The circadian rhythms exhibited in the cyanobacterium Synechococcus elongatus are generated by an oscillator comprised of the proteins KaiA, KaiB, and KaiC. An external signal that commonly affects the circadian clock is light. Previously, we reported that the bacteriophytochrome-like protein CikA passes environmental signals to the oscillator by directly binding a quinone and using cellular redox state as a measure of light in this photosynthetic organism. Here, we report that KaiA also binds the quinone analog 2,5-dibromo-3-methyl-6- isopropyl-p-benzoquinone (DBMIB), and the oxidized form of DBMIB, but not its reduced form, decreases the stability of KaiA in vivo, causes multimerization in vitro, and blocks KaiA stimulation of KaiC phosphorylation, which is central to circadian oscillation. Our data suggest that KaiA directly senses environmental signals as changes in redox state and modulates the circadian clock.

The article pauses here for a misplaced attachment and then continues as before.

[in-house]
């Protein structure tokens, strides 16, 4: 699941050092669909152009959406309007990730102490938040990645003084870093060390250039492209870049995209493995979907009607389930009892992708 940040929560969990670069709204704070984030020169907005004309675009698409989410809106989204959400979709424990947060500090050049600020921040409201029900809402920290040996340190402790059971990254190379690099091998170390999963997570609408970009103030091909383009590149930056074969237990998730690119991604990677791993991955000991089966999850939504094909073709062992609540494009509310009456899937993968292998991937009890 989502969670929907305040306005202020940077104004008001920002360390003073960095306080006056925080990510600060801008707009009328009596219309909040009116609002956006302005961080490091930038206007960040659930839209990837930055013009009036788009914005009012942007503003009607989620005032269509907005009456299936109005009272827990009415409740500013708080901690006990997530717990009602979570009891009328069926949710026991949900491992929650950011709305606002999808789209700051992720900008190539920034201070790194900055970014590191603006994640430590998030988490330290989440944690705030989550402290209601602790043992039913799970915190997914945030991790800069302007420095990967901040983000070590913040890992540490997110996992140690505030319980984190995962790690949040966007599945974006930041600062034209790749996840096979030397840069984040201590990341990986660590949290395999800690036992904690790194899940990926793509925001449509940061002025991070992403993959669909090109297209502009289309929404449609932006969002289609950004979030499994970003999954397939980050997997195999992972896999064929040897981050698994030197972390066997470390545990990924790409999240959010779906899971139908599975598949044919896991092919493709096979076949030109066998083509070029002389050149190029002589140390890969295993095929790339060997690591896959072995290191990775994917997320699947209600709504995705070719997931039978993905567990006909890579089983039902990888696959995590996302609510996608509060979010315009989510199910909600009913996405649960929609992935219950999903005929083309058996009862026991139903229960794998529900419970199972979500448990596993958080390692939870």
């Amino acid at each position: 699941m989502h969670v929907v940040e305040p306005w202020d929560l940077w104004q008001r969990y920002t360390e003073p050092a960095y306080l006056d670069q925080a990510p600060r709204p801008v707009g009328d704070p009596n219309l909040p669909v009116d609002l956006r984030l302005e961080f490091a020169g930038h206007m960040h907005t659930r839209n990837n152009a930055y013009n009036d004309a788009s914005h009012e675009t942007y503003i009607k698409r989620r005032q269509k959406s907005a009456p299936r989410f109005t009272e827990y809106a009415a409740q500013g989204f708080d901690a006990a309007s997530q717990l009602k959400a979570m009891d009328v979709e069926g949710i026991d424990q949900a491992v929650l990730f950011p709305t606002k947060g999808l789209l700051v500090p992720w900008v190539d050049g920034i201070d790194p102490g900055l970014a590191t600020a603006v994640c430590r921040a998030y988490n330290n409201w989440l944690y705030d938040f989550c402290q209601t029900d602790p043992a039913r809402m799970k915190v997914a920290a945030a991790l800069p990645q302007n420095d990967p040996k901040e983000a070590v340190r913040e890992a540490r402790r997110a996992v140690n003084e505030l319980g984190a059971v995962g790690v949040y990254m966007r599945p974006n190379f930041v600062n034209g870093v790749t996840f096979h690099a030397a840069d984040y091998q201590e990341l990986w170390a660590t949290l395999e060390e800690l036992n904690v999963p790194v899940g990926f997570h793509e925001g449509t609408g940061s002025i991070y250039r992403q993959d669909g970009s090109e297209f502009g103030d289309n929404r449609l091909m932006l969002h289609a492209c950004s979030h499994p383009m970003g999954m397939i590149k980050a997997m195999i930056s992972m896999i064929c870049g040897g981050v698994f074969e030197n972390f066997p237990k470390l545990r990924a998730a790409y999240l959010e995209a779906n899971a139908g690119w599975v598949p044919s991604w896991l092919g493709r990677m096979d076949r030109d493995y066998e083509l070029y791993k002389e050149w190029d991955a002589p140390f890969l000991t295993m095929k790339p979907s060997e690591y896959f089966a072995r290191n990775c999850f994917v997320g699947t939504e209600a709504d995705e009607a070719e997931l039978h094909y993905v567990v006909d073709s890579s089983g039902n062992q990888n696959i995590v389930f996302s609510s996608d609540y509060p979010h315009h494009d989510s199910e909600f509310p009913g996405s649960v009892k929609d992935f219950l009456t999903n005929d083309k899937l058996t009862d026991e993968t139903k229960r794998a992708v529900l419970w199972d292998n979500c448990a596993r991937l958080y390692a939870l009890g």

|Number of pages||6|
|Journal||Proceedings of the National Academy of Sciences of the United States of America|
|Publication status||Published - 30 Mar 2010|
- Biological rhythms
- Environmental signals